Ink Blotter has some streams of a few tracks by a new group out of L.A. called ‘The Rebirth‘. As Nikki says, they sound like a modern-day Brand New Heavies. I’ll have to pick up this CD once it drops.
It’s not often that I like a CD on my first listen, so I was pleasantly surprised when I first listened to ‘Necks Move’ by Deep Thinkers. “Necks Move’ is a refreshing departure from the typical hip-hop being produced these days. The group is a throwback to old school hip-hop yet their music also draws on influences ranging from jazz to drum & bass. Hip Hop Politics has an excellent review of the CD, which covers the disc better than I ever could. So check that out while listening to the radio.blog below.
“Big ups” to Willis at Datura Records for hooking me up with the CD.
All of these police and 911 dispatchers need to be fired for joking about a fire in a nightclub the other day. I wonder how many times a day these kind of sentiments are expressed by cops across the nation. We only know about these clowns because they were bold enough to send all of these electronic messages…
AUSTIN, Texas (AP) — Five police officers and four dispatchers were suspended for sending computer messages after a nightclub caught fire joking about the blaze and quoting a line from the song Disco Inferno— “burn baby burn.”
Witnesses at the Midtown Live club saw the “burn baby burn” message on the computer screen inside an officer’s patrol car during the Feb. 18 fire. Police Chief Stan Knee said a commander and corporal who responded to the scene worked to calm angry witnesses.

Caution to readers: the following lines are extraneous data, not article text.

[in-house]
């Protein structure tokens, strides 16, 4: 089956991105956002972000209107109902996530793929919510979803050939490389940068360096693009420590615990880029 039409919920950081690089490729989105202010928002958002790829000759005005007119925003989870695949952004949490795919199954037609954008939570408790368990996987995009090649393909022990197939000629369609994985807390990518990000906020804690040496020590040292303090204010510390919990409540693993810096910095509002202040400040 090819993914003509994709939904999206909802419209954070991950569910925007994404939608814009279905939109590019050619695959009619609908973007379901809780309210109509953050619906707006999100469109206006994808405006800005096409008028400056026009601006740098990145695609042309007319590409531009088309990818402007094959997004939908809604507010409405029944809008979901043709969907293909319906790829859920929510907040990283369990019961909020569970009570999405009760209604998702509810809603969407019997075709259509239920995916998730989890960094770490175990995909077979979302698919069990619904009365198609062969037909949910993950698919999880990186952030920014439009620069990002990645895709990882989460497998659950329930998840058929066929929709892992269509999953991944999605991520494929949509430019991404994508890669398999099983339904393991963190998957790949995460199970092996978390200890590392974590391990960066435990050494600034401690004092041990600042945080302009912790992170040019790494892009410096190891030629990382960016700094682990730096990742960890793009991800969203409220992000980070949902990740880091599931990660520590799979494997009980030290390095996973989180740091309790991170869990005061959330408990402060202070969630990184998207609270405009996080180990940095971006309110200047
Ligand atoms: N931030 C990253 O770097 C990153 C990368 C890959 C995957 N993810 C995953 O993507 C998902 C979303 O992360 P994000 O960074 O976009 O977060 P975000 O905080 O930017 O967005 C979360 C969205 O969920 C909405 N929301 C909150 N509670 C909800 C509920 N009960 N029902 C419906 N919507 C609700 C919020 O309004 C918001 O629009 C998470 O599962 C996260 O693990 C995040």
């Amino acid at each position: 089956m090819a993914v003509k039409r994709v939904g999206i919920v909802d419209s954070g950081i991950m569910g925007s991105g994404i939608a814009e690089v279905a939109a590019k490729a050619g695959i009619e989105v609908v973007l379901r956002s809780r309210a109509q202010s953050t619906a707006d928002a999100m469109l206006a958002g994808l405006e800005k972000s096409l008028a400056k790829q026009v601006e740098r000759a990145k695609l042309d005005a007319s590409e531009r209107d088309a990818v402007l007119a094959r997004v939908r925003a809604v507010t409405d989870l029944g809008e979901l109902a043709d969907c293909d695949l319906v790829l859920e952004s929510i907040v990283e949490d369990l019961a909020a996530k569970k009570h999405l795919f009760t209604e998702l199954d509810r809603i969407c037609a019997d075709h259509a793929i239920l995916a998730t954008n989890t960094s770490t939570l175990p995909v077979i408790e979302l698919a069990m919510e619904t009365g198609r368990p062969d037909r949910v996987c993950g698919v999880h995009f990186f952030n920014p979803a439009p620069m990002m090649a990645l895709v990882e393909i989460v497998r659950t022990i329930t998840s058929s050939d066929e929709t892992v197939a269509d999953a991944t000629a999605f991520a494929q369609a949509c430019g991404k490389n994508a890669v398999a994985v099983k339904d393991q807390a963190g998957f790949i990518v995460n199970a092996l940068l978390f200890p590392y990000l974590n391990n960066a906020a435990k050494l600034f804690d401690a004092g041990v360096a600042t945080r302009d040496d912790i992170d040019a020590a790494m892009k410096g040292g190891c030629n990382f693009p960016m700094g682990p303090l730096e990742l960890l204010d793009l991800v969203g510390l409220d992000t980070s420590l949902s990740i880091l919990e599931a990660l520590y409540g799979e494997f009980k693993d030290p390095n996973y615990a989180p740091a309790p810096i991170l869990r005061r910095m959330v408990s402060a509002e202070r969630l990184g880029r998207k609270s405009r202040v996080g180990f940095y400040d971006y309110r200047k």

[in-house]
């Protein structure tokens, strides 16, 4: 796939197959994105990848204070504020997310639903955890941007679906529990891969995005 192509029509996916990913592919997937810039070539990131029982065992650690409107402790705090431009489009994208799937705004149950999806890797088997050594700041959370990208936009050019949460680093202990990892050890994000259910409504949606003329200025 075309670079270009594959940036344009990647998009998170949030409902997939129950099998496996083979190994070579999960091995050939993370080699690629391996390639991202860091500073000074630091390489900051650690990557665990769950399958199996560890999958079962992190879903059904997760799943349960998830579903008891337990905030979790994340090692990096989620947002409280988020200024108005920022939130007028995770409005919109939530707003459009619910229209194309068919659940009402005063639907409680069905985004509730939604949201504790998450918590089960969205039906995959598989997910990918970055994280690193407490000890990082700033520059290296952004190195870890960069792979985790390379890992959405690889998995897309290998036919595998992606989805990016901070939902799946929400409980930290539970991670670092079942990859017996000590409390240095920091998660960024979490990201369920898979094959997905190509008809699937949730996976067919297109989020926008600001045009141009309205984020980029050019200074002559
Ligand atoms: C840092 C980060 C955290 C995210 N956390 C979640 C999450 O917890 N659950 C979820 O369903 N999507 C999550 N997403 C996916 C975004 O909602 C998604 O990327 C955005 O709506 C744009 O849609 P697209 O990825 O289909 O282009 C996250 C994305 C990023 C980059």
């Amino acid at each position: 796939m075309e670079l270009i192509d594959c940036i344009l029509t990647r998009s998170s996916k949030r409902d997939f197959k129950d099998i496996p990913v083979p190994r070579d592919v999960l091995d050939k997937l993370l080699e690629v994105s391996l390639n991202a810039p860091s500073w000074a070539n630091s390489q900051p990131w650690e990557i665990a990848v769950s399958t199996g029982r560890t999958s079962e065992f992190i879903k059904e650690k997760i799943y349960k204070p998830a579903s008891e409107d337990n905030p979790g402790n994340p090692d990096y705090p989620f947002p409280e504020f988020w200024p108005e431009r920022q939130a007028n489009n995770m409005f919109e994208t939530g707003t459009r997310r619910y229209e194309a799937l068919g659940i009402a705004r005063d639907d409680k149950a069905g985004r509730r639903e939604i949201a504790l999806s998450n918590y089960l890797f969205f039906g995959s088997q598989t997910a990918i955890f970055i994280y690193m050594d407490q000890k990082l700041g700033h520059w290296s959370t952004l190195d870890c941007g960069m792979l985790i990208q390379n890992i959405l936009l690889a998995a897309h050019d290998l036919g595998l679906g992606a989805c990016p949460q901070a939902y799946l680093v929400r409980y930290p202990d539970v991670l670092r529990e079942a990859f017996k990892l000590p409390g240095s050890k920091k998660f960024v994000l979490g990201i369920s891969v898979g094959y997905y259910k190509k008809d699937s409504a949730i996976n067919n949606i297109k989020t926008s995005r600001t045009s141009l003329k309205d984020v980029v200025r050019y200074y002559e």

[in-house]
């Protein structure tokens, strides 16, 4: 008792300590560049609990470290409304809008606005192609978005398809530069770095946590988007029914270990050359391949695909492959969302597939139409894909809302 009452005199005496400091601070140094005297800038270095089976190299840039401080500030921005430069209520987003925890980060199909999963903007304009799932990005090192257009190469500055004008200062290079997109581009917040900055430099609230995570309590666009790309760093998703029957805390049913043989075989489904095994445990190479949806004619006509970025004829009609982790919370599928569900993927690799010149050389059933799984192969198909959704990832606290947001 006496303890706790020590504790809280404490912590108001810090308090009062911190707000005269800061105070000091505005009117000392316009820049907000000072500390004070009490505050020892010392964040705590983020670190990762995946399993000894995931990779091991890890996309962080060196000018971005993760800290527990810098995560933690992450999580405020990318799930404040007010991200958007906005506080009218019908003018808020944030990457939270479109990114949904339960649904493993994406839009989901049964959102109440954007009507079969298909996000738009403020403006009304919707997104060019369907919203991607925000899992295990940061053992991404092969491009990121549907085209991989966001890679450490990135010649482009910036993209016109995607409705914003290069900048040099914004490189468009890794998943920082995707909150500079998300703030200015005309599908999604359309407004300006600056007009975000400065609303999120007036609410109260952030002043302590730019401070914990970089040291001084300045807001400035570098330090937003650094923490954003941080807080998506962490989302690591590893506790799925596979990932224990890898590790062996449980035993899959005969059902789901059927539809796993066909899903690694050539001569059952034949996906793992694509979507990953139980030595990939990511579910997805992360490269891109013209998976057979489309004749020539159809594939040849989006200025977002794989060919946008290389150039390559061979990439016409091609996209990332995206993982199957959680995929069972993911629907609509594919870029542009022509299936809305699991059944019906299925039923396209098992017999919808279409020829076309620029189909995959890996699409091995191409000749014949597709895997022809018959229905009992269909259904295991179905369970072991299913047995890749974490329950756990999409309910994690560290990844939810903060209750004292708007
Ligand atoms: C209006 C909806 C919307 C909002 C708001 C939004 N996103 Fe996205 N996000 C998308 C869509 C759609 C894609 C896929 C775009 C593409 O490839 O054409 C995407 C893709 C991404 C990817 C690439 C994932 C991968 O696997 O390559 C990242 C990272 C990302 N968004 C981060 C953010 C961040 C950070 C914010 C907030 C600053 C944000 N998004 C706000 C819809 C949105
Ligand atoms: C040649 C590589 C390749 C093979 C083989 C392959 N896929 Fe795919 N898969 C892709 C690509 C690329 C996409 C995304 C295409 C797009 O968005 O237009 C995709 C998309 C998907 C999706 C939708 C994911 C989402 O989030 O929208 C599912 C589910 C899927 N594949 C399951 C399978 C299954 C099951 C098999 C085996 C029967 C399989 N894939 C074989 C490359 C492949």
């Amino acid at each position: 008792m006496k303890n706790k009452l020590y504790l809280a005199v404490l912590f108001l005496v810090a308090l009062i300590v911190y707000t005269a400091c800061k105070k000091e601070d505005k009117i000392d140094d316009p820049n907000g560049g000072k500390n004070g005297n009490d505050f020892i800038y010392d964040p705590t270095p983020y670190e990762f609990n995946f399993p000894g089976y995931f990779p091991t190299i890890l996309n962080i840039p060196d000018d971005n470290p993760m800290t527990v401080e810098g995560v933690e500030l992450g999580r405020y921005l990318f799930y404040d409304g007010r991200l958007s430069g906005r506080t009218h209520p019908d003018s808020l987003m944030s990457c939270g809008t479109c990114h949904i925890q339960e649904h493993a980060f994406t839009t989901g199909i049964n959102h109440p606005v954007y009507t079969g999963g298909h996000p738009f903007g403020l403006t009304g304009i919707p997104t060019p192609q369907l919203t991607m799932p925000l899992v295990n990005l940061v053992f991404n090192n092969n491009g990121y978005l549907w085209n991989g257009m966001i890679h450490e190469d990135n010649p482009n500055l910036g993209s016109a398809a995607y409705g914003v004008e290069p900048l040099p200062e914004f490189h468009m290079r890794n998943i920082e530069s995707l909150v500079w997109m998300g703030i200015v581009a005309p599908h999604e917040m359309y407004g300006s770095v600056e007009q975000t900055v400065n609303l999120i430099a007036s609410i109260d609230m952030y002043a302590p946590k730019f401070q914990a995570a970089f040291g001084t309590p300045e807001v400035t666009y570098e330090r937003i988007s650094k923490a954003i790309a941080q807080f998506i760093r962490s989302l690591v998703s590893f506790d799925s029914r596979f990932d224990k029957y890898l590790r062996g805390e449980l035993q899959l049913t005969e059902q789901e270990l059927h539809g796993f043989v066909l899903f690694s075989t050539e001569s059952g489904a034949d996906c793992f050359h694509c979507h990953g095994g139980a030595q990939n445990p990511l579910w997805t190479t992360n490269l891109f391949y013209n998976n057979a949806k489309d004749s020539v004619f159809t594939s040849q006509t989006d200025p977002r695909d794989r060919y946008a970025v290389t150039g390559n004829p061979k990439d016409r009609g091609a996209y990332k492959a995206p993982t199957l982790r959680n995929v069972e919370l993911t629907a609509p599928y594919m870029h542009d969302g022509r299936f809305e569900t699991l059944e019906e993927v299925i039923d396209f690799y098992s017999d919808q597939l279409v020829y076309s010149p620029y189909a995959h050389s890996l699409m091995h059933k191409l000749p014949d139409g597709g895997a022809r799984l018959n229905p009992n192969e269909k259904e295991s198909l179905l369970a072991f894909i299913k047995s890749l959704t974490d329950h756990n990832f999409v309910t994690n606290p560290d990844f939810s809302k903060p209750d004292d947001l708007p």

The club has a mostly black clientele, and there were suggestions after the fire that the messages revealed racial bias in the department.
Documents released Friday indicate that after hearing a transmission about the fire, officer John Lengefeld sent a message from his patrol car to fellow officer Josue Martinez that said “burn baby burn.”
Martinez replied that he was laughing, and “Those were my exact thoughts.” Other officers chimed in with more than two hours of messages.
Among those receiving 15-day unpaid suspensions was officer William White, who sent a note that said, “U can smell from (Interstate) 35. It is the smell of victory.”
Dispatcher Susan Negron wrote, “I have some extra gasoline if they need it,” according to the documents, and “My nite is made. I just had a lady ask me if it was burning. I said yep. She was upset. I was enthralled.”
Dispatcher Ashlye Bauerle wrote, “You hear that Midtown is on fire!! The roof of a club. .. That’s funny! Gives a whole new meaning to the roof, the roof is on fire,” the documents said.
Knee called the messages “inappropriate.” All the suspended dispatchers and officers said they regretted their actions and that their messages were intended as jokes. A sixth officer received a written reprimand.
The messages also indicated that the officers were tired of responding to calls at the establishment. Statistics show that police responded to 129 calls last year for reports that included a stabbing, gunshots and public intoxication. The calls made Midtown the fifth busiest club for police response citywide, according to police statistics.
Knee said a sergeant and an additional dispatcher remain under investigation